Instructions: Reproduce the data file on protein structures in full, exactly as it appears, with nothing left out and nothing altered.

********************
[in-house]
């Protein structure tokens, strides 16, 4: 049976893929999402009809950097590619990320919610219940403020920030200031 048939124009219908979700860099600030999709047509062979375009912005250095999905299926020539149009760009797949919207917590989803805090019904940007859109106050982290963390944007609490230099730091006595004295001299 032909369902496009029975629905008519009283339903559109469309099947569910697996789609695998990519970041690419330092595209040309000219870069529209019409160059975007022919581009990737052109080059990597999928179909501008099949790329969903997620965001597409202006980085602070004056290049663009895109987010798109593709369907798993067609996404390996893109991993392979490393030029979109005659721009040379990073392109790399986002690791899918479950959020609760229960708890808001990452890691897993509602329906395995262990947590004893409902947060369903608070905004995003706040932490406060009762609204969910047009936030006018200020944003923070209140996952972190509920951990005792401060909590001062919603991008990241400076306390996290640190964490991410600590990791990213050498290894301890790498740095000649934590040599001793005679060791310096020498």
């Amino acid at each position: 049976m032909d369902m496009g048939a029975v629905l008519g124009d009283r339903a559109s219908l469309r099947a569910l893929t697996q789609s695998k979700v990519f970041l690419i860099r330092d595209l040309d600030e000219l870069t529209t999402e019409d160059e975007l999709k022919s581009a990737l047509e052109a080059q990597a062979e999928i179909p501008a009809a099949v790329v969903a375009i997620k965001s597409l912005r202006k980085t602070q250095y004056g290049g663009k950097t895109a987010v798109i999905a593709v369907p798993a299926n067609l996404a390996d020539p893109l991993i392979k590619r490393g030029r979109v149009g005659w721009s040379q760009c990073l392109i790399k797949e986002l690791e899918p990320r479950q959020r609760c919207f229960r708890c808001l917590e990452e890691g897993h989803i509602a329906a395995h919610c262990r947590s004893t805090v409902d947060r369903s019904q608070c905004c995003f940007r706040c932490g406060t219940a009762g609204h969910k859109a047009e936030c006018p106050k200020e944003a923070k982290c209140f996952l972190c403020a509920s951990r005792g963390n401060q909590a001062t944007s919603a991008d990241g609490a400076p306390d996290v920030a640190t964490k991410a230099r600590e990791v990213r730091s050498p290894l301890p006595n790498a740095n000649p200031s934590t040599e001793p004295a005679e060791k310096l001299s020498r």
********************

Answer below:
[in-house]
């Protein structure tokens, strides 16, 4: 049976893929999402009809950097590619990320919610219940403020920030200031 048939124009219908979700860099600030999709047509062979375009912005250095999905299926020539149009760009797949919207917590989803805090019904940007859109106050982290963390944007609490230099730091006595004295001299 032909369902496009029975629905008519009283339903559109469309099947569910697996789609695998990519970041690419330092595209040309000219870069529209019409160059975007022919581009990737052109080059990597999928179909501008099949790329969903997620965001597409202006980085602070004056290049663009895109987010798109593709369907798993067609996404390996893109991993392979490393030029979109005659721009040379990073392109790399986002690791899918479950959020609760229960708890808001990452890691897993509602329906395995262990947590004893409902947060369903608070905004995003706040932490406060009762609204969910047009936030006018200020944003923070209140996952972190509920951990005792401060909590001062919603991008990241400076306390996290640190964490991410600590990791990213050498290894301890790498740095000649934590040599001793005679060791310096020498």
């Amino acid at each position: 049976m032909d369902m496009g048939a029975v629905l008519g124009d009283r339903a559109s219908l469309r099947a569910l893929t697996q789609s695998k979700v990519f970041l690419i860099r330092d595209l040309d600030e000219l870069t529209t999402e019409d160059e975007l999709k022919s581009a990737l047509e052109a080059q990597a062979e999928i179909p501008a009809a099949v790329v969903a375009i997620k965001s597409l912005r202006k980085t602070q250095y004056g290049g663009k950097t895109a987010v798109i999905a593709v369907p798993a299926n067609l996404a390996d020539p893109l991993i392979k590619r490393g030029r979109v149009g005659w721009s040379q760009c990073l392109i790399k797949e986002l690791e899918p990320r479950q959020r609760c919207f229960r708890c808001l917590e990452e890691g897993h989803i509602a329906a395995h919610c262990r947590s004893t805090v409902d947060r369903s019904q608070c905004c995003f940007r706040c932490g406060t219940a009762g609204h969910k859109a047009e936030c006018p106050k200020e944003a923070k982290c209140f996952l972190c403020a509920s951990r005792g963390n401060q909590a001062t944007s919603a991008d990241g609490a400076p306390d996290v920030a640190t964490k991410a230099r600590e990791v990213r730091s050498p290894l301890p006595n790498a740095n000649p200031s934590t040599e001793p004295a005679e060791k310096l001299s020498r």